Starting a Business in Germany as a Foreigner

Germany, a nation renowned for its strong economy, robust infrastructure, and innovative spirit, beckons entrepreneurs from all corners of the globe to establish their ventures amidst its promising business climate. However, the path to entrepreneurship in Germany can present unique challenges for individuals not native to the country. Understanding the legal, bureaucratic, and cultural nuances is crucial for foreign entrepreneurs seeking to succeed in this dynamic market.

In the following paragraphs, we will clarify the different scenarios of starting a business in Germany as a foreigner or from abroad.

starting a business in germany as a foreigner

Non-European citizen not living in Germany

In the context of founding a company in Germany from abroad, particularly for a non-European citizen who does not reside in Germany, there can be specific challenges related to incorporating a business, especially when it comes to opening a bank account. One strategy that can be considered, is purchasing a readymade company (commonly known as a “shelf company”) and remaining a proxy in the company, primarily because some German banks may have certain requirements regarding company ownership and management by German residents or entities. Let’s expand on this concept:

  1. Purchasing a Shelf Company or a Readymade Company: A shelf company, same as a Readymade Company, is a pre-registered legal entity that has been already created and registered. These companies are typically available for sale, and their ownership can be transferred to the buyer relatively quickly.
  1. Proxy in the Company: Since the non-European individual does not reside in Germany, it may be necessary to appoint a local individual or a proxy to act as the director or legal representative of the company. This person would represent the company in dealings with authorities, banks, and other institutions.
  1. Banking Requirements: Many German banks have strict Know Your Customer (KYC) and Anti-Money Laundering (AML) requirements. They may require a local presence or a German resident as a signatory or authorized representative on the company’s bank account. This is often a key reason for having a proxy in the company.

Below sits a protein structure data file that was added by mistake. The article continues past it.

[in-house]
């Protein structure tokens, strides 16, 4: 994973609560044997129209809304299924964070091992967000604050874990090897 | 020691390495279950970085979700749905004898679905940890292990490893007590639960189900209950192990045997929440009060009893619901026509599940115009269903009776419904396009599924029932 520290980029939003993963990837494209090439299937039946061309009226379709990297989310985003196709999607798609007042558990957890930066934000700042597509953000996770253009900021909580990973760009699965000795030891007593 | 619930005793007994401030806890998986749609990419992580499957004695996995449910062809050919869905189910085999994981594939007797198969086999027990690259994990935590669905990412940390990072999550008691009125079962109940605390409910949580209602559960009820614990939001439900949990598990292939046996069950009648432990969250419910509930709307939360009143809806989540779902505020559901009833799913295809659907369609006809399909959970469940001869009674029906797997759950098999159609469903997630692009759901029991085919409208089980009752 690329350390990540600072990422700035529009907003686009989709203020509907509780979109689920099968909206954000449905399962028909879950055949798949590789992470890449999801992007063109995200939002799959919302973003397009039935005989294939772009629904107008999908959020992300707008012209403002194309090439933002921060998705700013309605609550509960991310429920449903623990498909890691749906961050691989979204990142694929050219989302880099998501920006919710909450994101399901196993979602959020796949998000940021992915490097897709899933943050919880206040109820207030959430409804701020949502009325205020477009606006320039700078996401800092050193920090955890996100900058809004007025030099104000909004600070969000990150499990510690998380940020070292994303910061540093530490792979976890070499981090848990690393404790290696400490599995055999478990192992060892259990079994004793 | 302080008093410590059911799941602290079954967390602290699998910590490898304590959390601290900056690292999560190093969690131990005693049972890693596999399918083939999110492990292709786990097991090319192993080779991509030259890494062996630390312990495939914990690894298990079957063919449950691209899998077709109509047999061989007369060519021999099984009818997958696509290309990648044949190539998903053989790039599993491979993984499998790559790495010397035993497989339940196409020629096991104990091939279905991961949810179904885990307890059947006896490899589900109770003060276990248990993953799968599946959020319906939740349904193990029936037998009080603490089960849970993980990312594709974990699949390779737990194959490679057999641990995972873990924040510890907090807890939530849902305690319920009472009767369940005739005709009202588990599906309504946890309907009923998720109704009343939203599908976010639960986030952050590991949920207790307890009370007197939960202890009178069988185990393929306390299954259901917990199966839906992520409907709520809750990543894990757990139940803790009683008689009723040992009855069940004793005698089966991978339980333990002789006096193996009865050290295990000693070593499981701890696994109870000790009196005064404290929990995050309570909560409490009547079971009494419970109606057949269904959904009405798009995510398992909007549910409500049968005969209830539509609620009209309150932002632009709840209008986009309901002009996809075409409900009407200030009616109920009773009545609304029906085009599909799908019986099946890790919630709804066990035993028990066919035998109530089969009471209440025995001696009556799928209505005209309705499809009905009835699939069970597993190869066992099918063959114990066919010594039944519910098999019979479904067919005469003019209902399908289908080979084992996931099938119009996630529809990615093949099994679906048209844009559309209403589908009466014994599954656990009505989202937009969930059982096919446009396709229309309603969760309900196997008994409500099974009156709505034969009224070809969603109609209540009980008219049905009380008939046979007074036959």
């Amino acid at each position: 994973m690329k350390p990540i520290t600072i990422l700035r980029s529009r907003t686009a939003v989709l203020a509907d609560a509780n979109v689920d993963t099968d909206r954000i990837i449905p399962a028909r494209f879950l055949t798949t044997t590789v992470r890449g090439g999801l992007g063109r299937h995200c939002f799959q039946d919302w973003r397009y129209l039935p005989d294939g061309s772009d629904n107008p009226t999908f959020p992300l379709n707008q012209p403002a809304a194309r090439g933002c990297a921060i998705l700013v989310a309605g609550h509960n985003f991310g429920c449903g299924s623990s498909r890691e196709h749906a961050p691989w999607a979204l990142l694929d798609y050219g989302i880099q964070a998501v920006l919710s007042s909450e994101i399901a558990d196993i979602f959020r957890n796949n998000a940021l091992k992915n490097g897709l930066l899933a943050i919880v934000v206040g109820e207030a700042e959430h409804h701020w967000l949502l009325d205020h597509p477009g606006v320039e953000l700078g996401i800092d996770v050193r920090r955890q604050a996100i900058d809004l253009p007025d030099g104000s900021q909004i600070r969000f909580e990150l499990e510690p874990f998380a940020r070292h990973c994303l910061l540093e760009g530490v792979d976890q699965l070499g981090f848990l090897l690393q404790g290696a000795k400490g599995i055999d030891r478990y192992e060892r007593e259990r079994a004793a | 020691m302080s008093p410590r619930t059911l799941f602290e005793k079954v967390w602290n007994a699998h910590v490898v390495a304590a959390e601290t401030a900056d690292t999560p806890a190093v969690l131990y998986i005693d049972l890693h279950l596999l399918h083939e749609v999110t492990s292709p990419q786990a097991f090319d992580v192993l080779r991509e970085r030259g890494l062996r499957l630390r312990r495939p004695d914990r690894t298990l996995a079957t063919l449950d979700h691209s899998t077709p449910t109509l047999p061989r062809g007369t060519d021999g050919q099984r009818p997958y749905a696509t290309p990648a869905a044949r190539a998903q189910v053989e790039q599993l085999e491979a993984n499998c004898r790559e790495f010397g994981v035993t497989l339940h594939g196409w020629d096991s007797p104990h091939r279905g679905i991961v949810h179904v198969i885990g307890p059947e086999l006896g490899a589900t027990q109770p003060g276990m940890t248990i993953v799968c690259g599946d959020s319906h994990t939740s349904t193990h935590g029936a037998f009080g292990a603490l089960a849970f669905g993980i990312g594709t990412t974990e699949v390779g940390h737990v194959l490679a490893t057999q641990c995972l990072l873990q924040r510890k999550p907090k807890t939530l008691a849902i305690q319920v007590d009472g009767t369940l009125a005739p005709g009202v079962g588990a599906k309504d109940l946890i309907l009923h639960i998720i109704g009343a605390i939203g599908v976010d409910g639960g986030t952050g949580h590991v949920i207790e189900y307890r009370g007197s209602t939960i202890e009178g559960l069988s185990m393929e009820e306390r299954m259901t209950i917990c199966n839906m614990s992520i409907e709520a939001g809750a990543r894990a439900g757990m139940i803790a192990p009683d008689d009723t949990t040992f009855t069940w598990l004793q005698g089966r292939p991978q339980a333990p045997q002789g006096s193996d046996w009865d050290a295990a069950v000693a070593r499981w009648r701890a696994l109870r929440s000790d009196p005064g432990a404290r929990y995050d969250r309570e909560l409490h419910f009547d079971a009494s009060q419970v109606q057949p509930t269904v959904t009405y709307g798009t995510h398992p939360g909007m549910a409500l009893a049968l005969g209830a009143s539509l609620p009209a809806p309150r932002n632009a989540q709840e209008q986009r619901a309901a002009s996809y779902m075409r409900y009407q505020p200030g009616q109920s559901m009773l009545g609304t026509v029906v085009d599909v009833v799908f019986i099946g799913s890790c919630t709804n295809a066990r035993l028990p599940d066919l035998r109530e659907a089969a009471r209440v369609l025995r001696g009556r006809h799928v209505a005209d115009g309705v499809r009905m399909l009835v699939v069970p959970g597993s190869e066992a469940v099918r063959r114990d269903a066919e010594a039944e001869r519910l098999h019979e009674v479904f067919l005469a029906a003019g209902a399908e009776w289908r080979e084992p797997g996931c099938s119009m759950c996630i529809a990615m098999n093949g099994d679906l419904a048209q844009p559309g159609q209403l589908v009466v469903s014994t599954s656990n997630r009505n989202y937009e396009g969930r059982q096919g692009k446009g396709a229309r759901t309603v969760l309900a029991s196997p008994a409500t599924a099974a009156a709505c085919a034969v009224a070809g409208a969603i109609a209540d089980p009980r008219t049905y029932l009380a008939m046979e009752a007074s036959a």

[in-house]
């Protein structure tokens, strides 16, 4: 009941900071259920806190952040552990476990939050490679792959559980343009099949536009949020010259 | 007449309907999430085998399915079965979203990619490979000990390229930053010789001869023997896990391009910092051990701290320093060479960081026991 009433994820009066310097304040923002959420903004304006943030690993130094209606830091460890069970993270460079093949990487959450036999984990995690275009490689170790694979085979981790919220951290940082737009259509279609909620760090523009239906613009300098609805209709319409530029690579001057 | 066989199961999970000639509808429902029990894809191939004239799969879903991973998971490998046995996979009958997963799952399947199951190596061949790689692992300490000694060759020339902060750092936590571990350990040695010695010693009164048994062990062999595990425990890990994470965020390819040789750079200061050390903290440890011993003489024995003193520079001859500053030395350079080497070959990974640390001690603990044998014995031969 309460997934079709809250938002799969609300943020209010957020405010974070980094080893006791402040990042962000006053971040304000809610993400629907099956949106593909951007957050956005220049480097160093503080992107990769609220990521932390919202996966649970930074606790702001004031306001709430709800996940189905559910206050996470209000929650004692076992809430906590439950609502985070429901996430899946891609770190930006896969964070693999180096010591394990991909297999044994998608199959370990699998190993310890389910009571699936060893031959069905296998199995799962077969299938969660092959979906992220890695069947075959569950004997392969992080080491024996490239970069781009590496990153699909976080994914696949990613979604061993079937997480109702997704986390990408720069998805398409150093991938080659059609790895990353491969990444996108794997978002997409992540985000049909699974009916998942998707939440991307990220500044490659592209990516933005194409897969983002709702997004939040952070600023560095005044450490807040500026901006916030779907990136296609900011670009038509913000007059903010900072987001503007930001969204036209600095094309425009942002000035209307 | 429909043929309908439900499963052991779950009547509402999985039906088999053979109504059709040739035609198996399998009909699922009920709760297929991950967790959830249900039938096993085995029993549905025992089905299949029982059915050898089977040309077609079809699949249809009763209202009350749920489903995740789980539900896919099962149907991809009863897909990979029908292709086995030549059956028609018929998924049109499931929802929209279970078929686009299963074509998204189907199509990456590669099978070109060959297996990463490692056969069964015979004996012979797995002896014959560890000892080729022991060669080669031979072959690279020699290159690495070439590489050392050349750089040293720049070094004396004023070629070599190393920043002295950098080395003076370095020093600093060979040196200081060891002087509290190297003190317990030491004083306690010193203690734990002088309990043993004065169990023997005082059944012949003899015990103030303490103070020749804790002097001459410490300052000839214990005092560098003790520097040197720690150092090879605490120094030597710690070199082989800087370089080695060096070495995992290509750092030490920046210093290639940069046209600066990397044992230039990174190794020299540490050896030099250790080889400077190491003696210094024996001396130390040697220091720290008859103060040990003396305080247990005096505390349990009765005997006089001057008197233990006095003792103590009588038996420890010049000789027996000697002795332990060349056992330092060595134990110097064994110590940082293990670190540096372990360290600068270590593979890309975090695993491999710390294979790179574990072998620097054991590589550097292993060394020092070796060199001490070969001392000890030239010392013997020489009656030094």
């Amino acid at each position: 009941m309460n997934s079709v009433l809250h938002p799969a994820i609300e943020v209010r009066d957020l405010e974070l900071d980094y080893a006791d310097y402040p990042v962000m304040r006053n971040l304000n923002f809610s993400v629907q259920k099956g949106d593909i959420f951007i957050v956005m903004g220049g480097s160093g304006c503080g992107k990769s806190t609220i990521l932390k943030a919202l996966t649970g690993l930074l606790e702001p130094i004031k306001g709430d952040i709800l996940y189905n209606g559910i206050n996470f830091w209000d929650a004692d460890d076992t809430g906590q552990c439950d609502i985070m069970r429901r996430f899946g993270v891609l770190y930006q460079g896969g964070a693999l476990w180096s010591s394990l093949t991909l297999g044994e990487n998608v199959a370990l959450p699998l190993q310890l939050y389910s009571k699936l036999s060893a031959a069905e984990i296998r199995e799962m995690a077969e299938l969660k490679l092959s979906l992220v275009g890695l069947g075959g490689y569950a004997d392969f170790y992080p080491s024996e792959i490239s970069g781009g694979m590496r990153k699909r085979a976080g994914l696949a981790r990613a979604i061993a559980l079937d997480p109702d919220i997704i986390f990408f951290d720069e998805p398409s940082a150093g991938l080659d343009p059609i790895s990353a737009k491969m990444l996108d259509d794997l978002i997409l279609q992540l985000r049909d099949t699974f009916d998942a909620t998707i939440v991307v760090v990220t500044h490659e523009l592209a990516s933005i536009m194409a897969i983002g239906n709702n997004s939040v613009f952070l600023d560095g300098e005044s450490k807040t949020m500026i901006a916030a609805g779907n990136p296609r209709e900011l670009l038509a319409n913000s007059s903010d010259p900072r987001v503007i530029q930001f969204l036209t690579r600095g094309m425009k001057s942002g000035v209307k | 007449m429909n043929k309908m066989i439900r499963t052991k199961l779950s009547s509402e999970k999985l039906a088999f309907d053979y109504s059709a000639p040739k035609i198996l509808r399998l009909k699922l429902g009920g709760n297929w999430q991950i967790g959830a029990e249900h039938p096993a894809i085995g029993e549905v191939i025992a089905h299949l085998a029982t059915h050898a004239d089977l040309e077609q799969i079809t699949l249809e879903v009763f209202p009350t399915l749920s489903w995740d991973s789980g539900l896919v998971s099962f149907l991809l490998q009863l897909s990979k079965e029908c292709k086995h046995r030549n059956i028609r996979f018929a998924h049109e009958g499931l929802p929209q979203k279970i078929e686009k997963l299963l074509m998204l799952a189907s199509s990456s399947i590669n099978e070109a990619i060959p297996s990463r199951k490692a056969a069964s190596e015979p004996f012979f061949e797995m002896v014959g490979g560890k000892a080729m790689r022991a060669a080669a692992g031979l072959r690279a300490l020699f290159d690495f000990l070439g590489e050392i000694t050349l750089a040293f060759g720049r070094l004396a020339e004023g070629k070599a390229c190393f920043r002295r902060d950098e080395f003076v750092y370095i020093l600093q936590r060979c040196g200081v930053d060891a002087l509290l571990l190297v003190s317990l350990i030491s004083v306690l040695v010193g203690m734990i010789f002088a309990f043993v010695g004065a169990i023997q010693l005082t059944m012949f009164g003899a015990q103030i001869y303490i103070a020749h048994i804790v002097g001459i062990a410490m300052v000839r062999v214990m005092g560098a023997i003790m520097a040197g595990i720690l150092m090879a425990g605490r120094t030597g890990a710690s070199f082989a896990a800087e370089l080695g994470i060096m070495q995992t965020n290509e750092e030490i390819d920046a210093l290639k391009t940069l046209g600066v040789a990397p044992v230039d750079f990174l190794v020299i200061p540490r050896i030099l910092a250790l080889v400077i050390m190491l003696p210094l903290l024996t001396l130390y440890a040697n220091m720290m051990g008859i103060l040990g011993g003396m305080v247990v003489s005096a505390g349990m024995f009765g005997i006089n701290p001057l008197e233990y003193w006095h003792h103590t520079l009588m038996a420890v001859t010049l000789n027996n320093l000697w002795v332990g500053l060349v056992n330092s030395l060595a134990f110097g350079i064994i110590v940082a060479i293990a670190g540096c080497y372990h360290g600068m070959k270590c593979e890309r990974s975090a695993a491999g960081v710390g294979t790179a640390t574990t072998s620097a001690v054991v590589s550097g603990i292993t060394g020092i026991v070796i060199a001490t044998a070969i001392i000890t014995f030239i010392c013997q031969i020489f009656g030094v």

1. Legal Considerations: It’s crucial to consult with legal experts in Germany to ensure that all legal requirements and regulations are met when setting up the proxy arrangement. This may involve drafting proper legal agreements to define the roles and responsibilities of the proxy.
  1. Ongoing Compliance: The proxy will be responsible for ensuring that the company complies with all legal, tax, and regulatory obligations in Germany. This includes filing annual reports, paying taxes, and adhering to corporate governance standards.
  1. Considerations and Risks: While using a shelf company and a proxy can be a practical solution, it’s essential to be aware of the potential risks and complexities. Depending on the specific industry and business activities, there may be additional requirements or restrictions.
  1. Taxation and Residency: Non-European entrepreneurs should also be mindful of their tax obligations, both in Germany and their home country. The tax implications of owning and operating a business in Germany can be significant, so it’s advisable to seek tax advice.
  1. Long-Term Planning: Finally, consider your long-term business goals and whether this proxy arrangement is a temporary solution or part of a more comprehensive strategy. If you plan to reside in Germany or expand your operations, you may need to revisit your company structure.

In summary, purchasing a shelf company and using a proxy can be a viable strategy for a non-European citizen not living in Germany to establish a business presence in the country. However, it’s essential to navigate the legal, financial, and compliance aspects carefully and seek professional advice to ensure a successful and legally compliant operation.

Get in touch to start your business in Germany


    Non-European citizen living in Germany

    If you are a non-European citizen but you reside in Germany and plan to incorporate a company there, you may not necessarily need a German person as a managing director. Your residency in Germany can fulfill the requirement for a company director who is a resident in the country. However, there are still some important considerations:

    1. Residency as a Director: German law typically requires that at least one managing director or authorized representative of a company be a resident of Germany. If you are a legal resident in Germany, you can fulfill this requirement yourself.